Social media and the social brain

David Eagleman. Photo: Sportsfile.

Social media is like catnip for our brains, stimulating our rewards systems and providing constant affirmation, according to neuroscientist and author David Eagleman.

Eagleman, who spoke at Web Summit with Andrew Jack of the Financial Times on why our brains are wired for social media, explained how the brain constructs reality and how our connected world is changing the way our brains work.

“The brain is a restless shape shifter, constantly reshaping itself,” he said. “Your experience of being conscious right now is unique in history. It seems as though we are just piping reality through our senses, but in fact your entire reality is taking place in the closed theatre of your skull. Your brain lives in silence and darkness and all its sees are electrochemical signals. Your brain lives in darkness but it lights up the world.”

Eagleman’s research areas include social neuroscience, a relatively new field of study which explores the interface between social and biological systems.

“Brains have traditionally been studied in isolation, but in fact a lot of the circuitry of the brain has to do with other people,” he explained. “We are wired to seek social affirmation from peer groups and that is what has allowed us to build civilizations. We’re entering a period in history where social media is like catnip to what our brains want. It really stimulates our rewards system. Our brains are always seeking everything social.”

This new period of social on demand is also changing the way our brains work.

“It’s very difficult to study the effects of social media on people growing up wired because there is no control group,” he said. “We know for sure that growing up wired changing brain wiring. If you show us a block of text you can measure what our eye movements are doing. You don’t have any conscious control, but for someone in generation Y their eye movements will take a different pattern, essentially the way a web page is laid out, because that’s how they are used to seeking information.”

There are significant upsides  to growing up connected, however, including the ability to access information whenever our interest is piqued, a process which helps to consolidate learning and will likely change the way children are educated.

“I think the next generation is going to be a lot smarter than we are,” he said. “Now there is a possibility for adaptive education through software that keeps kids at a little struggle, which is best place for education. Kids get information just in time; when they’re curious they look it up. When you’re curious you have the right cocktail for brain plasticity.”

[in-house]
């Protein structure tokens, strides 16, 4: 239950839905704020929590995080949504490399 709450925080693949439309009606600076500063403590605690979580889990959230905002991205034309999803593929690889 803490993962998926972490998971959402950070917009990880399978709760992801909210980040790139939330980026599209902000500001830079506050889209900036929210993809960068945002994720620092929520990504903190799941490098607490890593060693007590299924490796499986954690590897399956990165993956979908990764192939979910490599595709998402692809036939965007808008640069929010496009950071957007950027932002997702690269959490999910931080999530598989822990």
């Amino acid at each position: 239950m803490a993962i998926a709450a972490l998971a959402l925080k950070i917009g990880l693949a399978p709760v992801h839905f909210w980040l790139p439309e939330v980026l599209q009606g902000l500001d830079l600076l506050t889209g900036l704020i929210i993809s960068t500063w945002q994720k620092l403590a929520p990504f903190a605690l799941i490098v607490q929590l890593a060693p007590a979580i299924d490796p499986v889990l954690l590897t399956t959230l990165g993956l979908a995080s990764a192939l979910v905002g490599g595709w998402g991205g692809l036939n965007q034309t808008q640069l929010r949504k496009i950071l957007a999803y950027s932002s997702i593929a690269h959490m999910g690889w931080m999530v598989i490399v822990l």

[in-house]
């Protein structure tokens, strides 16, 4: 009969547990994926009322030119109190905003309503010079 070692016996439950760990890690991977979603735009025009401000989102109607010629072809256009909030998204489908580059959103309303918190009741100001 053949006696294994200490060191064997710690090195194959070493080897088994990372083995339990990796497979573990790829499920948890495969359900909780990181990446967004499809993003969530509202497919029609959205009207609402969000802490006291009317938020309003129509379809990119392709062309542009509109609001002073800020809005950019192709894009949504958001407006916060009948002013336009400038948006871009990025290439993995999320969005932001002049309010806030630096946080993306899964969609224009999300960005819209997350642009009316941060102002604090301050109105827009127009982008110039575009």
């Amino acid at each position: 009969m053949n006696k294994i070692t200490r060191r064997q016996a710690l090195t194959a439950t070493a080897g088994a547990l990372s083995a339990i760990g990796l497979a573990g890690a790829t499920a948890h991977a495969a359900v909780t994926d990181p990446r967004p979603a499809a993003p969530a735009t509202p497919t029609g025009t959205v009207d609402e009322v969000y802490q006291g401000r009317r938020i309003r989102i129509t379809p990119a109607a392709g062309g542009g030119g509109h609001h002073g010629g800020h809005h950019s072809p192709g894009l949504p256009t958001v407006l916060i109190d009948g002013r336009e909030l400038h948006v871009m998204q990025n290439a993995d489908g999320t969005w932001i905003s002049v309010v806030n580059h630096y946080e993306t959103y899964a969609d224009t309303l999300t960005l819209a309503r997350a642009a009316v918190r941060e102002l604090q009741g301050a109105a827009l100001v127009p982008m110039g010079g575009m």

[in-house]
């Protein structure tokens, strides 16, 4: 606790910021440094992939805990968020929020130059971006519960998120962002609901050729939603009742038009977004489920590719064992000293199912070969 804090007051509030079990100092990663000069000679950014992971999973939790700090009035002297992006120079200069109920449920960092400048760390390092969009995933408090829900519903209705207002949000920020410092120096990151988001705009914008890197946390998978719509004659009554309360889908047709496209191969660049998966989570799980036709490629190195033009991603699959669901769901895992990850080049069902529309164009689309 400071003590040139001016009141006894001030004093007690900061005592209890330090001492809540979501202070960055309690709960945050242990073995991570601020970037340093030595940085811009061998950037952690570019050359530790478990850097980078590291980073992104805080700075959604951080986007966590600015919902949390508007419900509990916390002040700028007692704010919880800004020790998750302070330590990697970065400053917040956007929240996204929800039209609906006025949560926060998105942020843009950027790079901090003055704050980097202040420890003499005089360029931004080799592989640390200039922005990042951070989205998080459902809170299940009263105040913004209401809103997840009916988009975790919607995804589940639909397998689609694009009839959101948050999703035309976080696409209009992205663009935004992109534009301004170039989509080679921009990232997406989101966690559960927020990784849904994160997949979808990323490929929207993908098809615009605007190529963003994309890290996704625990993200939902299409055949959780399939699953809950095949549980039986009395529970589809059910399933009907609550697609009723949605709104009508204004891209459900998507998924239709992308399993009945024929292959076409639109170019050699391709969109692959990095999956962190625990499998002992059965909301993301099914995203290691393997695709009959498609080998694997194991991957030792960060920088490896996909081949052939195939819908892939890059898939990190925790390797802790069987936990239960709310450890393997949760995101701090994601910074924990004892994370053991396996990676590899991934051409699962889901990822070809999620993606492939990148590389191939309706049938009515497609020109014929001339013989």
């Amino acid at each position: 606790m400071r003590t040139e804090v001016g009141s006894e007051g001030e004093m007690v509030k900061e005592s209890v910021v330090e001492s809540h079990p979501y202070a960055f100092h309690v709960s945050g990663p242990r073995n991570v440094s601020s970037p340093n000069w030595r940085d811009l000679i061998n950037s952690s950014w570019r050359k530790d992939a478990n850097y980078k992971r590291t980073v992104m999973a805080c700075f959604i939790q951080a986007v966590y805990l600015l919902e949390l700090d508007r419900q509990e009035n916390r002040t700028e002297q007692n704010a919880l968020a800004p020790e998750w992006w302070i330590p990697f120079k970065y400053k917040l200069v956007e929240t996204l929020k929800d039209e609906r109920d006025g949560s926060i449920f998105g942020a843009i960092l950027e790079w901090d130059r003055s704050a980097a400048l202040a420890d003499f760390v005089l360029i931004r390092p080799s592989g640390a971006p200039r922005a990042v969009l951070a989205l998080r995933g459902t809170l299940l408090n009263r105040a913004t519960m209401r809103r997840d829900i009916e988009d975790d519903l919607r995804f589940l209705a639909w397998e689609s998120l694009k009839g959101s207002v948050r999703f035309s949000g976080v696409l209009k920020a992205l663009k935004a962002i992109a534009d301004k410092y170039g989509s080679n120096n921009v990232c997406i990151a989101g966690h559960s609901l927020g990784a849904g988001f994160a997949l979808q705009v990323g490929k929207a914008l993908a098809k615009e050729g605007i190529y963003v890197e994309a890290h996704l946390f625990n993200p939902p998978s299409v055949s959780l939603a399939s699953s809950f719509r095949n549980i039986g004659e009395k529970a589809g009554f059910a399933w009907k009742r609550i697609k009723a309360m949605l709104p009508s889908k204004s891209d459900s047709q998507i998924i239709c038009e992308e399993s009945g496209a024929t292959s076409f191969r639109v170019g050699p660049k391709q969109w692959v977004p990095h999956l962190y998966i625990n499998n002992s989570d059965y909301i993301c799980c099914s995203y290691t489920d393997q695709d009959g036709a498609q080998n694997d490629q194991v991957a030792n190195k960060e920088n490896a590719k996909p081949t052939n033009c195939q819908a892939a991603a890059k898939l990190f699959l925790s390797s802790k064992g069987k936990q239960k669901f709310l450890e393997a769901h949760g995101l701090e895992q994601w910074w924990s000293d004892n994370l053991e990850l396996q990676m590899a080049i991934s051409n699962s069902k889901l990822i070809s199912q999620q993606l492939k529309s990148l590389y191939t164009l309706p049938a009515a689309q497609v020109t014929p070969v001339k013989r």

Eagleman predicts a move from learning by rote to learning to question the validity of information. We are already moving towards favouring abstract thinking over simple memory, as evidenced by the fact that most of us no longer remember phone numbers.

“The education system needs to keep up with changes so teachers aren’t asking questions that they can just Google the answer to,” he warned. “If we’re exposed to a lot of big ideas and you don’t have to spend a lot of time memorising crap, this allows you to build high level structures about the world. Not having to memorize gives you a better chance to build the concepts, that’s my speculation.”

On the flipside, growing up with instant access to our friends and any information we require is resulting in shorter attention spans, and the ability to maintain attention is likely to be an increasingly important skill for children to learn.

“Kids need to learn the cognitive tools to be able to turn inward and not be constantly monitoring the world and reacting to it,” he said. “A big part of what the human social brain does is it tries to understand other brains. It does that through mechanisms for empathy. The reason I empathise with you is so I can stand in your shoes. One of ways we do that is by mirroring facial expressions. By trying on your face, I get to quickly feel what you’re feeling.

“This is why couples who are married for long time start to look like each other – their pattern of wrinkles start to look like each other,” Eagleman continued. “People with botox are worse at understanding other people’s social emotions because they can’t impersonate them like that.”

The same problem can arise online, where people must infer others’ emotions without necessarily being able to see their facial expressions, though Skype and other videoconferencing tools allow us to empathise directly. The ability to read someone else’s thoughts, from the books which were made possible by the printing press to the ability now to read other people’s blogs or tweets on demand, means we are constantly standing in other people’s shoes and experiencing the world through their perceptions.

However he warned of the filter bubble which exists on the web – we tend to read and absorb content from people whose opinions most closely match our own, confirming our own biases.

“The danger we all have in our lives is that we see content on the web that confrms our own biases, and that has consequences for brain plasticity,” he said. “It’s very useful to be exposed and confronted with things that don’t necessarily match our biases.

“Who you are, the way your brain comes to be exactly like it is, is down to whole culture that you’re dropped in to. When we look at the history of the human species we can understand it as one megaorganism. Individual consciousness doesn’t end at the boundary of my skin, it extends to all the people around me,” he told Andrew Jack. “Even this conversation changes my brain and your brain, and makes them more like each other.”